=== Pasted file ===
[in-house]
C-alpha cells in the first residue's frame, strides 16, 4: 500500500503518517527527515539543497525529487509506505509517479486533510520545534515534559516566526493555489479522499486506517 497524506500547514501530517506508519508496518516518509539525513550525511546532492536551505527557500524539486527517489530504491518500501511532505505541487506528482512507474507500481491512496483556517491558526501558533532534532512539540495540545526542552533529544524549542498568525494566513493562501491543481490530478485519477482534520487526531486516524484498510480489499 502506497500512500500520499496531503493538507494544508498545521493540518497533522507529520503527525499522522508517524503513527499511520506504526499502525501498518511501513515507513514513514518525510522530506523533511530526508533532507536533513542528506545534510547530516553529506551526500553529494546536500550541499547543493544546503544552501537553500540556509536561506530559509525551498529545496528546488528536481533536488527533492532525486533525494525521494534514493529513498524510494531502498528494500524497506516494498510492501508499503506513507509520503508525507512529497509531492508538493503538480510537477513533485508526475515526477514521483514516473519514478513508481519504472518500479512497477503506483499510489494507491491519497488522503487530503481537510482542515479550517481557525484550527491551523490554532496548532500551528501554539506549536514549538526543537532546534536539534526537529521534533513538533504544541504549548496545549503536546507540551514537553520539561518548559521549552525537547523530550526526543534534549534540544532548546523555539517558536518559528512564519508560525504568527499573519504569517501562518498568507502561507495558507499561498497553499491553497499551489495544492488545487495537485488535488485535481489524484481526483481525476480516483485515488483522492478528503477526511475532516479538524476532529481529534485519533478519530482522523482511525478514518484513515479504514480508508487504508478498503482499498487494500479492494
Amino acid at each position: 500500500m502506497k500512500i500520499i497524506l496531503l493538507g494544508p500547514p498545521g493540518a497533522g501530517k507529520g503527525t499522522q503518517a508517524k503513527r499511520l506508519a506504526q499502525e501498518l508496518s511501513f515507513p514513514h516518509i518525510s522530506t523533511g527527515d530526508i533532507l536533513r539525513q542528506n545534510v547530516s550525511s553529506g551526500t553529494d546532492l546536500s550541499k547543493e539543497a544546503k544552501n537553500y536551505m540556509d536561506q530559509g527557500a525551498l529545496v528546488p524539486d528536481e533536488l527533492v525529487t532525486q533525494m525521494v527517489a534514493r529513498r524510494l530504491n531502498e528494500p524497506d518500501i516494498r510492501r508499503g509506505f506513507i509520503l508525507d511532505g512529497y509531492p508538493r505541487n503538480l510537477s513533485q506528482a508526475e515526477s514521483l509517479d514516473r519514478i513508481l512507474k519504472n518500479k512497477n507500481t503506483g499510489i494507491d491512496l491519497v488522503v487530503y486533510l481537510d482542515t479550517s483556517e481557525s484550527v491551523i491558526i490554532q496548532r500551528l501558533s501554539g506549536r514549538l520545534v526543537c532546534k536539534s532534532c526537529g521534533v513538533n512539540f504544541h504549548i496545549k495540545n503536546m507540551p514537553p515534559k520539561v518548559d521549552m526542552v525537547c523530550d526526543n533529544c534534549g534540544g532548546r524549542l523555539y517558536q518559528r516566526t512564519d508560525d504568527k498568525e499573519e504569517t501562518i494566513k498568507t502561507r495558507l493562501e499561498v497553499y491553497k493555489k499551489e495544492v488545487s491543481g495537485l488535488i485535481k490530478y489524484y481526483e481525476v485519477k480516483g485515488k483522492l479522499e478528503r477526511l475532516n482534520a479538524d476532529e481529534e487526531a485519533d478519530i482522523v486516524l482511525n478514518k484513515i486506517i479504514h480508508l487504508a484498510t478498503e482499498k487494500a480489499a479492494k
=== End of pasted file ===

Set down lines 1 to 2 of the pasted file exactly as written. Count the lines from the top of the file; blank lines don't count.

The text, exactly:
[in-house]
C-alpha cells in the first residue's frame, strides 16, 4: 500500500503518517527527515539543497525529487509506505509517479486533510520545534515534559516566526493555489479522499486506517 497524506500547514501530517506508519508496518516518509539525513550525511546532492536551505527557500524539486527517489530504491518500501511532505505541487506528482512507474507500481491512496483556517491558526501558533532534532512539540495540545526542552533529544524549542498568525494566513493562501491543481490530478485519477482534520487526531486516524484498510480489499 502506497500512500500520499496531503493538507494544508498545521493540518497533522507529520503527525499522522508517524503513527499511520506504526499502525501498518511501513515507513514513514518525510522530506523533511530526508533532507536533513542528506545534510547530516553529506551526500553529494546536500550541499547543493544546503544552501537553500540556509536561506530559509525551498529545496528546488528536481533536488527533492532525486533525494525521494534514493529513498524510494531502498528494500524497506516494498510492501508499503506513507509520503508525507512529497509531492508538493503538480510537477513533485508526475515526477514521483514516473519514478513508481519504472518500479512497477503506483499510489494507491491519497488522503487530503481537510482542515479550517481557525484550527491551523490554532496548532500551528501554539506549536514549538526543537532546534536539534526537529521534533513538533504544541504549548496545549503536546507540551514537553520539561518548559521549552525537547523530550526526543534534549534540544532548546523555539517558536518559528512564519508560525504568527499573519504569517501562518498568507502561507495558507499561498497553499491553497499551489495544492488545487495537485488535488485535481489524484481526483481525476480516483485515488483522492478528503477526511475532516479538524476532529481529534485519533478519530482522523482511525478514518484513515479504514480508508487504508478498503482499498487494500479492494